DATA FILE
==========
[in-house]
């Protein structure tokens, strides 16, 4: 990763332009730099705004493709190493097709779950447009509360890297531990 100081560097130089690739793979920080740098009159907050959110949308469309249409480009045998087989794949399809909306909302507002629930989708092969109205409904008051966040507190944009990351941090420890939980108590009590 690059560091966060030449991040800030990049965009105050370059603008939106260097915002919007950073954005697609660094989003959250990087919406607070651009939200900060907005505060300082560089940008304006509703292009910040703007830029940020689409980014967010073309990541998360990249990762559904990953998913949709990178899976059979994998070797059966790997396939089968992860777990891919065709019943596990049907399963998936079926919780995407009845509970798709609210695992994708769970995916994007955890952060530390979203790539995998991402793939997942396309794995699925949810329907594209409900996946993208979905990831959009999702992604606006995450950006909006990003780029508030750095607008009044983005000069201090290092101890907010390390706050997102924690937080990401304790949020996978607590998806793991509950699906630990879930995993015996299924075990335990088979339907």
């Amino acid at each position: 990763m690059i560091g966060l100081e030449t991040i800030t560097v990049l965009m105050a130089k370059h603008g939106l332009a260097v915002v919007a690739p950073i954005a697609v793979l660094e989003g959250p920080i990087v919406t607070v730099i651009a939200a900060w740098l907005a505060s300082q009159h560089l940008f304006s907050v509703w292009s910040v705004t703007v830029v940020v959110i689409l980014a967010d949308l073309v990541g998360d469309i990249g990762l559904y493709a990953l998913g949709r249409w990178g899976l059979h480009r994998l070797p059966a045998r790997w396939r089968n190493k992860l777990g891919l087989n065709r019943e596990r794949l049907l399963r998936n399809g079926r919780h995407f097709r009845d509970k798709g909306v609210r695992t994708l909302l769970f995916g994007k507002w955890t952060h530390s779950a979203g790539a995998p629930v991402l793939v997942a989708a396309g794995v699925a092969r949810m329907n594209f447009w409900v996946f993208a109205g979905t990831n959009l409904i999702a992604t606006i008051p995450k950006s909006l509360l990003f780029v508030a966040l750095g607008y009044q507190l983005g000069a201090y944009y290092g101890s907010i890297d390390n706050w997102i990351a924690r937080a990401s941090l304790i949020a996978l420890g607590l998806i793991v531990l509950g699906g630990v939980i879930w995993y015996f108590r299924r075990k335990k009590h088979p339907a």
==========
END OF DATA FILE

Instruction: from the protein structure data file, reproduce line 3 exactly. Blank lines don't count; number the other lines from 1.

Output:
């Amino acid at each position: 990763m690059i560091g966060l100081e030449t991040i800030t560097v990049l965009m105050a130089k370059h603008g939106l332009a260097v915002v919007a690739p950073i954005a697609v793979l660094e989003g959250p920080i990087v919406t607070v730099i651009a939200a900060w740098l907005a505060s300082q009159h560089l940008f304006s907050v509703w292009s910040v705004t703007v830029v940020v959110i689409l980014a967010d949308l073309v990541g998360d469309i990249g990762l559904y493709a990953l998913g949709r249409w990178g899976l059979h480009r994998l070797p059966a045998r790997w396939r089968n190493k992860l777990g891919l087989n065709r019943e596990r794949l049907l399963r998936n399809g079926r919780h995407f097709r009845d509970k798709g909306v609210r695992t994708l909302l769970f995916g994007k507002w955890t952060h530390s779950a979203g790539a995998p629930v991402l793939v997942a989708a396309g794995v699925a092969r949810m329907n594209f447009w409900v996946f993208a109205g979905t990831n959009l409904i999702a992604t606006i008051p995450k950006s909006l509360l990003f780029v508030a966040l750095g607008y009044q507190l983005g000069a201090y944009y290092g101890s907010i890297d390390n706050w997102i990351a924690r937080a990401s941090l304790i949020a996978l420890g607590l998806i793991v531990l509950g699906g630990v939980i879930w995993y015996f108590r299924r075990k335990k009590h088979p339907a």